Sunday, August 16, 2009

Horizontal and Vertical Knowledge and Trading Expertise

The number of aggregator and chat sites for traders on the Web has expanded greatly. Quite a few of them offer excellent content from good contributors. Too often, however, I leave these sites feeling like I've just eaten cotton candy: sweet and nice, but ultimately not sustaining or substantial.

Worse still, the commercial needs of aggregators lead them to ever more aggregation until the contributions become a cacophony. Add in a healthy dose of banner ads, heavy-handed promotional messages, and often-contentious reader commentary and you quickly hit overload, if not sheer incoherence.

In the academic world, where much writing occurs in professional journals, there is a tradition of continuity. One is expected to acknowledge past research and scholarship in an area and situate one's own thinking vis a vis past contributions. This creates a vertical dimension to professional dialogue: topics don't mushroom horizontally unless they also connect to past work and further knowledge cumulatively.

To be sure, academic discourse does not always execute on this model ideally, particularly in secondary journals. The ideal remains, however: review articles and review sections of research articles help to pull knowledge together, even as research topics multiply.

In the trading world, there are few examples of vertical integration. It is rare indeed for writers of blogs or articles to comment on each other's work, let alone advance their thinking in a cumulative fashion. Topics and articles mushroom horizontally--more commentators, more topics bring more eyeballs to the site for advertising dollars--but the crucial conceptual integration of the material is missing.

Hence the cotton candy feeling.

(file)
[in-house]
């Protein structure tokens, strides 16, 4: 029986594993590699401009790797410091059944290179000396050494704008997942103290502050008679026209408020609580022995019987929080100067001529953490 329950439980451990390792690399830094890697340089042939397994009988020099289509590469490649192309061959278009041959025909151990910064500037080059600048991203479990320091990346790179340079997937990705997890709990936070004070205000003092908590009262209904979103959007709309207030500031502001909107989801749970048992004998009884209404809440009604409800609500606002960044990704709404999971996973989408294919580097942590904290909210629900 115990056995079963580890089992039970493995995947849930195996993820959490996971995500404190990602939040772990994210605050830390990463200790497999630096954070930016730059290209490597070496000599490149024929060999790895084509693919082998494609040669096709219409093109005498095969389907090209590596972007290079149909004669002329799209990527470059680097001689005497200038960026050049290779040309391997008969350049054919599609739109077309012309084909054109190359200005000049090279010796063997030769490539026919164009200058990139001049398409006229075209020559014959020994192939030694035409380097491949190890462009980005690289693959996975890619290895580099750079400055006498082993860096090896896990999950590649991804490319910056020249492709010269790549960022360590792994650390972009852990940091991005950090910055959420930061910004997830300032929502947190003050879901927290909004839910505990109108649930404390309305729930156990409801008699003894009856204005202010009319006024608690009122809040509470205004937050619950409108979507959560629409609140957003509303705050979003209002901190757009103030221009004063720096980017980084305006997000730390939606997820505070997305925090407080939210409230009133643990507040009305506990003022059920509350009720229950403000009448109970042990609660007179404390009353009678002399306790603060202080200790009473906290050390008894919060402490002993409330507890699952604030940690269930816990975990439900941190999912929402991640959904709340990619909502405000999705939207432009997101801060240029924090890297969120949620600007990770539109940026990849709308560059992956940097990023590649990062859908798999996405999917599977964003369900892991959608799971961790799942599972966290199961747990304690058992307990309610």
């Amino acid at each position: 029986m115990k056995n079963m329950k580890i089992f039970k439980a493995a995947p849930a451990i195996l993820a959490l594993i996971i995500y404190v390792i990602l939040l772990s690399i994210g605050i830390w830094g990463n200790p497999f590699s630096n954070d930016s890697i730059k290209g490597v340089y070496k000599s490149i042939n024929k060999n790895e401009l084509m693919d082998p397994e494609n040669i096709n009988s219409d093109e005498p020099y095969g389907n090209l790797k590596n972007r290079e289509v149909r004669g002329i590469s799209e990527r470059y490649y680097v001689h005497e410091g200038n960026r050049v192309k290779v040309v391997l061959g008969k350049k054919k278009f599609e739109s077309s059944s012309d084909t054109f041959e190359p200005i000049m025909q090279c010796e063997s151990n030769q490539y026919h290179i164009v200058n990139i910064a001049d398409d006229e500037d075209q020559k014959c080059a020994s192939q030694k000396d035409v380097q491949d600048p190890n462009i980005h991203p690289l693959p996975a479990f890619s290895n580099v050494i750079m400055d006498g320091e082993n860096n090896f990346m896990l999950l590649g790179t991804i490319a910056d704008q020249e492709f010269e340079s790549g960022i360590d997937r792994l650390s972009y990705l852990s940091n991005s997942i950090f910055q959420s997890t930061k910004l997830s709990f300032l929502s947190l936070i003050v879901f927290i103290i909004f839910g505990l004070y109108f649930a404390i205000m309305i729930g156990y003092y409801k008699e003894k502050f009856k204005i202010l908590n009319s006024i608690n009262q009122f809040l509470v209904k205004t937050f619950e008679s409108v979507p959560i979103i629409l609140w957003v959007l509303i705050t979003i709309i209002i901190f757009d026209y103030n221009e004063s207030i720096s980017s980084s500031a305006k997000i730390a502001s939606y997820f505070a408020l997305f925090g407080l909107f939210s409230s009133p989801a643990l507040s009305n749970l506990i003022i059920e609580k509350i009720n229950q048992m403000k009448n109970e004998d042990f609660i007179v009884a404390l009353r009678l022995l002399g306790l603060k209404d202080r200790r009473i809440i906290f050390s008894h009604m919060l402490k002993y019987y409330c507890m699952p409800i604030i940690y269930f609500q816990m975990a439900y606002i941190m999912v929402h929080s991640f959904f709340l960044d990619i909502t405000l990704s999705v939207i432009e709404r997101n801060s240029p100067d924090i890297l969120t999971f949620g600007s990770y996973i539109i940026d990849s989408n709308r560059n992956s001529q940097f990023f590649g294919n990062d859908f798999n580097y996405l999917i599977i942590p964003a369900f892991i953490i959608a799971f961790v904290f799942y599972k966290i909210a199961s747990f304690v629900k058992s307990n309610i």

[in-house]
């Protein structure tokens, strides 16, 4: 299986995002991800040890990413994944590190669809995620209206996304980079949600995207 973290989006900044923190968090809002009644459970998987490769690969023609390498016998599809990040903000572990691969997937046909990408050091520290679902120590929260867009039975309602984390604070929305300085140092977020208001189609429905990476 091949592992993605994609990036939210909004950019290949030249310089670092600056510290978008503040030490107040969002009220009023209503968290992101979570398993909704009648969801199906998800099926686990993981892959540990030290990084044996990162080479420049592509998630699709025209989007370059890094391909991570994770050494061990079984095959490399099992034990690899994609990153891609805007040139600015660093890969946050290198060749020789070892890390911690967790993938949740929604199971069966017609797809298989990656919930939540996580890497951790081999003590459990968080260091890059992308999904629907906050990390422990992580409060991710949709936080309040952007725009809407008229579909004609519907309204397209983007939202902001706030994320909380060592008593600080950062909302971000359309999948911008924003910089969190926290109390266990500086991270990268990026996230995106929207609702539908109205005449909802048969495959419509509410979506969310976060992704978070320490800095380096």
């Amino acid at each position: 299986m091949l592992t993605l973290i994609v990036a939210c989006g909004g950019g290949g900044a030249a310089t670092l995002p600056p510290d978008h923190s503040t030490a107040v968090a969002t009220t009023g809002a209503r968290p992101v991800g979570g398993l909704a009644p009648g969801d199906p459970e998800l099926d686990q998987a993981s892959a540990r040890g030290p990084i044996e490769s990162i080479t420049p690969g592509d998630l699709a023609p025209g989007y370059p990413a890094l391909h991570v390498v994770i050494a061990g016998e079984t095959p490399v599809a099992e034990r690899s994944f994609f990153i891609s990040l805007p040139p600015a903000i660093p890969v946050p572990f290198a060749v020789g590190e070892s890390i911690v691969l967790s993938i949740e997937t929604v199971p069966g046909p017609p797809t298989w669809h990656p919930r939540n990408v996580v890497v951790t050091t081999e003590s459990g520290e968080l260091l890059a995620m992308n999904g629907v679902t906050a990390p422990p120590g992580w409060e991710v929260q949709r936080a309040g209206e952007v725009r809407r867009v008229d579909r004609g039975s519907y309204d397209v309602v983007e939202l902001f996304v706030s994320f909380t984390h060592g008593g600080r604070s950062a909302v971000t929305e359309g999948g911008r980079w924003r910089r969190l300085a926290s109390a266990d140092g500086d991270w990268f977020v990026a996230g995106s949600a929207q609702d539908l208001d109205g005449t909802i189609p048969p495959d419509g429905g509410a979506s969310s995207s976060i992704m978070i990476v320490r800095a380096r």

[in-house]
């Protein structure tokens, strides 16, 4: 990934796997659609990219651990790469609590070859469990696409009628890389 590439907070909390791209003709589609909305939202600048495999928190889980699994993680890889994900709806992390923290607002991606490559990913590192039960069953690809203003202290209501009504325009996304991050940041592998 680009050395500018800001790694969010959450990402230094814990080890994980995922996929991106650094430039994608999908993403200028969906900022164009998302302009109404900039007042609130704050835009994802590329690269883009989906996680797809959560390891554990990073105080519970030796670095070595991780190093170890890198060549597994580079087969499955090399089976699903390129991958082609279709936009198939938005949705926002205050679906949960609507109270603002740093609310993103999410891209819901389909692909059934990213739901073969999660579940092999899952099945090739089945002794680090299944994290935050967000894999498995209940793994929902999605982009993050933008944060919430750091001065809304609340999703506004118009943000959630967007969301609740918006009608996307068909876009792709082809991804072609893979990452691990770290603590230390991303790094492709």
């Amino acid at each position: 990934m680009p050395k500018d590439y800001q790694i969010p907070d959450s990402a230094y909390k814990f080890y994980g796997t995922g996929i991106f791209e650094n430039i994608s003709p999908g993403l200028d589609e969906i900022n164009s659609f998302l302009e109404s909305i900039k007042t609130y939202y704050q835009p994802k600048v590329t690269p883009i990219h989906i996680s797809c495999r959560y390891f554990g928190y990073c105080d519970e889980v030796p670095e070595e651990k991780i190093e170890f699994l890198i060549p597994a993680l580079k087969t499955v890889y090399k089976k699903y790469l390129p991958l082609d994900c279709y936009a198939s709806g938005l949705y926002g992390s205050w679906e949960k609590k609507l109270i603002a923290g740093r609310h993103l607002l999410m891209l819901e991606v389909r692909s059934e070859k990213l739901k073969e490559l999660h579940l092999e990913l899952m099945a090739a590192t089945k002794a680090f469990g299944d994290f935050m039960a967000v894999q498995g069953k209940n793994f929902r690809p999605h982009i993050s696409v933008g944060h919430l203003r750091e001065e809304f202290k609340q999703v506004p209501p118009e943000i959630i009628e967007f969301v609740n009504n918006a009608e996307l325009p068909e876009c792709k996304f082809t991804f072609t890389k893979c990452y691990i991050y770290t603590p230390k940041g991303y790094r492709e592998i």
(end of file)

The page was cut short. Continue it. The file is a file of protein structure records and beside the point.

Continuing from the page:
Expertise in knowledge-based fields is a function of coordinated horizontal and vertical thinking. A physician gathers a sizable amount of data from patients--via the history and physical, blood tests, and imaging studies--but those remain as isolated pieces of data until they are vertically integrated into possible diagnostic formulation. It's the pulling together of the horizontal that turns data into information.

Similarly, a work team will brainstorm ideas for improving sales. That horizontal process can lead to useful "aha!" experiences. It remains for vertical integration to pull together the best of the insights into a coherent plan for the business going forward. Without the vertical synthesis, brainstorming is merely a stimulating activity with little long-term impact.

Twitter is a great example of horizontal information dispersion. One person can generate dozens of observations and thoughts and many more can add their tweets to the conversation. But it is no conversation in the normal, social sense. No single topic is developed in any depth; rather, it is like the team's initial brainstorming. That can be extremely valuable--it is why I was an early adopter of Twitter in the first place--particularly as an alerting mechanism. But it has its limitations.

How does the tweet that links an article on weak consumer sentiment relate to a tweet on slowing market momentum? How do each of those relate to a tweet that describes profit targets or intermarket movements? The only way to connect the dots is to offer some kind of vertical scheme, akin to the physician's diagnostic system. But that cannot be achieved in 140 characters or even in a dedicated blog post. That is why review articles in the academic world tend to be lengthy: pulling together a great deal of information so that it makes sense requires a different kind of discourse.

The problem in the trading world is that there are few commercial incentives for detailed discourse. A single well-conceived article is probably more valuable than 100 superficial contributions, but it's the volume of contributions that will get the clicks, page views, and audience needed by advertisers. Hence, those sites that do attempt training and mentorship generally need to monetize their efforts by charging fees that are very high for developing traders. If a trader starting with a $25,000 stake spends $100/month on data and software and then another $100/month on "education", that's 10% pulled out of the account right out of the gate. Add commissions and other computer/internet related expenses and it's easy to see how the economic cards are stacked against the modestly funded beginner.

This is why I'm convinced that it's time to move beyond Twitter as a trading app for this blog, particularly for those interested in learning how to trade. There is always a need for the horizontal broadcasting of information, as heads up and trading alerts. Twitter is great for that, and I will continue to make use of it. But there is equal need to pull that information together in a coherent, vertical framework. And, if that is to be achieved affordably, that requires a different kind of platform and a different form of discourse. More to come...